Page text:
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Interesting development re: written off vehicles

Discussion in 'Politics, Laws, Government & Insurance' started by Noticibly F.A.T, Jun 25, 2011.

  1. **Sorry, not sure if this should have perhaps been in the politics/law section but I've put it in general**

    Was chatting with a vehicle wrecker last week when my old man went to get some spares for his Patrol. Convo goes like this:

    Dad: "So i see you're looking at the car auctions"
    Wrecker: "Yeah cause I'm a wrecker we get to look at the LMCT auctions"
    Dad: "You must find some bargains in there! Just a few parts and then register the thing!"
    Wrecker: "Well actuall as of the 1st of July it's not so easy"
    Dad: "huh?"
    Wrecker: "The government currently has 3 vehicles classifications at the auctions. Registered and RWC, totally written off and never to be registered, and the last one, written off but can be registered subject to inspection. As of the 1st of July, they are doing away with the last one. This means that once a car has been written off, you will not be able to get it re-registered.
    Dad: "What if you've already got a car which has been written off but is able to be registered?"
    Wrecker: "Apparently you can still get them registered. As of the 1st of July they arn't issuing any more certs to allow them to be re-registered. So you can still re-register an old one, but anything written off after the 1st of July will never be registered in Vic again".
    Dad: "Ain't that a kick in the pants!"
    Wrecker: "Boy howdy!"

    So yeah... This might mean that financial write off bikes become cheaper as they can't legally be registered again in Vic, but as it's financial write off might just have some scratches etc.(I'm thinking track days!!!)
    The down side, people might get scammed on ebay by buying a bike they think can be registered. So it will pay to find out when the bike was written off.

    Also, this is just the opinion of the wrecker and what he's heard. I'm yet to speak with/ask anyone else, so thought i'd post it up to see if anyone else has heard anything??
  2. I think that this was made law in NSW over a year ago too :? :?
  3. yeah, to protect the children-loving kitten-mongering unsuspecting buyers
  4. So in a bikes case. Can I take the motor from an unrepairable and put it in a frame of registrable bike.
    I guess what I am asking is it just the VIN they right off ???
  5. Correct.
  6. As far as i knew, Financial write-off wasn't actually "written off" in an official way. It was merely written off of the insurance companys books as a total financial loss for them when balancing accounts, ect.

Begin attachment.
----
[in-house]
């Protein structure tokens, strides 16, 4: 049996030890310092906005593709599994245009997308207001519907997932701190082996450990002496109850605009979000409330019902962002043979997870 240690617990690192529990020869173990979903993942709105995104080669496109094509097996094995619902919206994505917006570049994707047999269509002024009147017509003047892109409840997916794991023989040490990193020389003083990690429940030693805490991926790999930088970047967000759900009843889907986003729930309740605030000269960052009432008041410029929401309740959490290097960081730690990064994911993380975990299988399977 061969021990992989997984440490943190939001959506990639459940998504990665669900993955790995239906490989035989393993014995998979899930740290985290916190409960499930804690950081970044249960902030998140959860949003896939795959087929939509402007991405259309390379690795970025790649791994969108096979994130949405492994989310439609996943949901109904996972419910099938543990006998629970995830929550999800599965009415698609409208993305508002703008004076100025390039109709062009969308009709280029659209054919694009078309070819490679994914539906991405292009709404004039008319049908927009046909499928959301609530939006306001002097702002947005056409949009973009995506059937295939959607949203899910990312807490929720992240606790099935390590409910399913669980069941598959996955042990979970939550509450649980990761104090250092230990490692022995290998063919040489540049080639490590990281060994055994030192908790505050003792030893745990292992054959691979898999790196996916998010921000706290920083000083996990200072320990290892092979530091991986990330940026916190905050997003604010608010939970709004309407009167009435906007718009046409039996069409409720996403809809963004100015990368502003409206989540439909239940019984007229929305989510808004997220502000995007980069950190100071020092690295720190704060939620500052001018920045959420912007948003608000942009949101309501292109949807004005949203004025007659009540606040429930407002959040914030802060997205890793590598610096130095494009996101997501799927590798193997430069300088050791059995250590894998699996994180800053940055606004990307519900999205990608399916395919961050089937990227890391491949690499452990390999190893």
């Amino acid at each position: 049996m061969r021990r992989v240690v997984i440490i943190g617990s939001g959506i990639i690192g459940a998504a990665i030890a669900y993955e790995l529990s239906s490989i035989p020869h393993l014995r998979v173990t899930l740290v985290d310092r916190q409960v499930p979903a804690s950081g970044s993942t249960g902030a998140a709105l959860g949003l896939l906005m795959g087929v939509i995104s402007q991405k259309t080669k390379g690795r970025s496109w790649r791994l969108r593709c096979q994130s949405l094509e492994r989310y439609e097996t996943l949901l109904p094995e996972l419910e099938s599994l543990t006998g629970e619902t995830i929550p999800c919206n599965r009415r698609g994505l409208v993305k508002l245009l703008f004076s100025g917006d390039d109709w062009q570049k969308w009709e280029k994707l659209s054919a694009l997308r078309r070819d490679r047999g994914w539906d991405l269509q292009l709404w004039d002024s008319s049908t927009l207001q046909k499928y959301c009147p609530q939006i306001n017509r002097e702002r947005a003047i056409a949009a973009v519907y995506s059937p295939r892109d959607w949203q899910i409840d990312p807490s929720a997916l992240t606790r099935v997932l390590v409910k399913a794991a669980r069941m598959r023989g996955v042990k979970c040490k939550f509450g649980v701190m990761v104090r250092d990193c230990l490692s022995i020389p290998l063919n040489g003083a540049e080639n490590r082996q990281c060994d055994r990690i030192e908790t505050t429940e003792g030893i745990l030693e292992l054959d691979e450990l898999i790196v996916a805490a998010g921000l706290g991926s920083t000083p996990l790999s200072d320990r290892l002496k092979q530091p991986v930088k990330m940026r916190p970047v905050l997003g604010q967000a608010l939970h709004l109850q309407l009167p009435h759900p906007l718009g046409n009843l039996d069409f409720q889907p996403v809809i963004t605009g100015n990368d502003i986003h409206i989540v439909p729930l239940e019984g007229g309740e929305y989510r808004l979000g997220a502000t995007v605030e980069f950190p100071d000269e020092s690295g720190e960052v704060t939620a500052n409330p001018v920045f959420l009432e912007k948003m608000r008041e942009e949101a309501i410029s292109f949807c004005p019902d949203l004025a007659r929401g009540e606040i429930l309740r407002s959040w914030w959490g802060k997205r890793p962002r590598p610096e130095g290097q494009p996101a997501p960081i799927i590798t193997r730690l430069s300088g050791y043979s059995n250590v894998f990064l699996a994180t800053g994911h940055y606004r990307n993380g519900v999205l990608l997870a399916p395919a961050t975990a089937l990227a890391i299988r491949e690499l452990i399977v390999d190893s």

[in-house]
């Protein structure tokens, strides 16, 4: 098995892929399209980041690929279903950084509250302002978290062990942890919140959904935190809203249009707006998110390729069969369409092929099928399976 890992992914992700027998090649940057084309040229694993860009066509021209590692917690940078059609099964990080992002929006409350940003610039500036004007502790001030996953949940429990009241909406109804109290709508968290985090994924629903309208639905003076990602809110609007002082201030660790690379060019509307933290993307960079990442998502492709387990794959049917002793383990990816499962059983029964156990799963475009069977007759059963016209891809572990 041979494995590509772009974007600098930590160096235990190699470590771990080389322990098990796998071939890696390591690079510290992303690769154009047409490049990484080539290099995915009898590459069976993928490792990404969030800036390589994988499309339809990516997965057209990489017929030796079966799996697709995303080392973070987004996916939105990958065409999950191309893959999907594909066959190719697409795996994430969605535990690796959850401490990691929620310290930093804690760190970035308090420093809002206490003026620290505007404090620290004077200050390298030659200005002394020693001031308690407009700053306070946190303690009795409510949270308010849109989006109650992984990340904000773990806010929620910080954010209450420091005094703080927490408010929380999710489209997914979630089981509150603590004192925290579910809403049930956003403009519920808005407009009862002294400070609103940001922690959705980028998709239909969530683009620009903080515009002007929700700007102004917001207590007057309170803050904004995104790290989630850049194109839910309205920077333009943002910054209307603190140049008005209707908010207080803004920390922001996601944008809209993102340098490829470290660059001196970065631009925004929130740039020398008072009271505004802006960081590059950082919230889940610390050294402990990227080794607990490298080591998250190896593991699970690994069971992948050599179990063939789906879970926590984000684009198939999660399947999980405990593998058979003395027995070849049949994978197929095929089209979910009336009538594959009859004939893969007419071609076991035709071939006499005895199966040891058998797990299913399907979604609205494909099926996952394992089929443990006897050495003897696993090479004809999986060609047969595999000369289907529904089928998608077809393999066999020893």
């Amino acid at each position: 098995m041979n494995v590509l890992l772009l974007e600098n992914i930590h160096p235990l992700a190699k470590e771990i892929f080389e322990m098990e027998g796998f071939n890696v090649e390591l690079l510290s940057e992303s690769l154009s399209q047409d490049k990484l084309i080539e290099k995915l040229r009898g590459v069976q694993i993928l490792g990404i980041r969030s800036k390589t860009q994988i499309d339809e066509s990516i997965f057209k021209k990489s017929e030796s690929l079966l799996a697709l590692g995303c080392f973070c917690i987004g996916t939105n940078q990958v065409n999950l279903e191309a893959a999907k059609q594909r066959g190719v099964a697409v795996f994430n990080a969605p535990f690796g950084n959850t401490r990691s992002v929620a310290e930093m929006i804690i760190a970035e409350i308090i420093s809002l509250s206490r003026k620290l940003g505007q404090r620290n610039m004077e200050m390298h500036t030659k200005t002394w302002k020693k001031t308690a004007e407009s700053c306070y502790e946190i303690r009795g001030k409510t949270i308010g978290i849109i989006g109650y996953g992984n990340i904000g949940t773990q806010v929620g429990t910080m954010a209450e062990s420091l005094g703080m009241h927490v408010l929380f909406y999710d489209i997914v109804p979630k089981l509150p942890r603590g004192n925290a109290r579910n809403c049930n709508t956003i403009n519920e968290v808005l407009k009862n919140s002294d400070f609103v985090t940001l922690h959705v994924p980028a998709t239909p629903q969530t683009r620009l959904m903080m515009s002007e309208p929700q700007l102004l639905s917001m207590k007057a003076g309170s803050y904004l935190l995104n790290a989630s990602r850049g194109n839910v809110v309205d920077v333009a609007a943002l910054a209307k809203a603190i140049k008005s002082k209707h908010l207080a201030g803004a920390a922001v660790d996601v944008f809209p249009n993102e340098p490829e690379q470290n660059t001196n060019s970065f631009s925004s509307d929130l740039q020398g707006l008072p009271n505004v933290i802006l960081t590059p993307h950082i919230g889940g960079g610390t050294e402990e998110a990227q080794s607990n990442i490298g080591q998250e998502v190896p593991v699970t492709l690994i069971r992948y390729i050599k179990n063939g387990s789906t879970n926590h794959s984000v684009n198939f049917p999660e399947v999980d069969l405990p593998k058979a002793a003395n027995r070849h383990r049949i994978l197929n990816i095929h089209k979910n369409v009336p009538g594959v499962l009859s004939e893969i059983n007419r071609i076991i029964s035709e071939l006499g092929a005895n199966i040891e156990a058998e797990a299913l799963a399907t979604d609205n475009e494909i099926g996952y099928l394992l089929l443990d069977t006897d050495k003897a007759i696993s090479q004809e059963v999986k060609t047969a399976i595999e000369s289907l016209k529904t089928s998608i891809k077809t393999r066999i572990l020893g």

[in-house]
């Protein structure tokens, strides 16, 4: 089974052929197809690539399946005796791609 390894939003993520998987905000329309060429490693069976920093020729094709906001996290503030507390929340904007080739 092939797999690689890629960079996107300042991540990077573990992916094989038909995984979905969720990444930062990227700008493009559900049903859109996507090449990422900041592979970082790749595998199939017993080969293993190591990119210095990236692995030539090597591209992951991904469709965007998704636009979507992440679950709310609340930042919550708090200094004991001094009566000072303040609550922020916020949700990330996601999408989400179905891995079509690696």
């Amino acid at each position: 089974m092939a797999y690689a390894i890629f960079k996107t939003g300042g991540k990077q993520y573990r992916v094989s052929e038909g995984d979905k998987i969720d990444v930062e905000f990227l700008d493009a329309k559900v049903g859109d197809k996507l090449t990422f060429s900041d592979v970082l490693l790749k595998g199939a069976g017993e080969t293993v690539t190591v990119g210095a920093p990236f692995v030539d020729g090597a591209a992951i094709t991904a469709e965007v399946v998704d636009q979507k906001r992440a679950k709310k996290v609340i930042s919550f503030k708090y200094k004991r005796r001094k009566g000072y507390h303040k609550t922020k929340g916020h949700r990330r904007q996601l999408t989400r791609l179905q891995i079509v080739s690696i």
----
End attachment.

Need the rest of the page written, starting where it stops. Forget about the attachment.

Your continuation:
there are 2 catagorys of written off. I think they are cutting it down to one, so any structural damage is not re-registerable. Previously, as long as primary structural points were sound, and crumple points were not damaged in any way, the car could be repaired.
  7. That's the biggest load of cockshit I've ever heard in my entire life. That's almost as worse as the idea of having to have a license to smoke. If I ever crash my bike badly enough for it to be written off I'll make sure the powers that be don't find out that it's a write off.
  8. tell us how that works out for you, boss
  9. As long as its not insured it shouldn't be a problem, just drag it home and fix it. If it is insured you're f***ed.
  10. Depending on how this affects the decision on whether to claim or not. The first thing I see happening is insurance premiums going through the roof, as more bikes are unsellable after a crash.
    But possibly, the insurance companies will be less keen to writethem off in the first place.
    That would mean more work for repairers, and less bikes available for sale as track bikes...

    AUGUST 2010

    There are two types of written off vehicles:

    Statutory write-offs - In the case of motorcycles, these usually have frame damage or major (expensive) structural damage. VIN is wiped. Never to be reregistered.

    Repairable write-offs - Salvage value plus repair value exceeds market value. Can be repaired and reregistered. VIV procedure to be adhered to.

    The repair estimator and the insurance assessor generally determine the category.

    (This system is current and has been in effect for at least 5 years as I haven't been issued an updated bulletin!)
  12. You may still be able to work something out with them, though. If somethign is going to cost them at most the same amount, and it makes the customer happier, it works out in their favour. So they might be willing to strike a deal where either certain things are left unrepaired (scratched fairings, for example) or you cover the gap between what it'll cost and what they're willing to pay.

    And its possible to get a quote then make an insurance claim (I did that once), if you're really keen to keep the bike.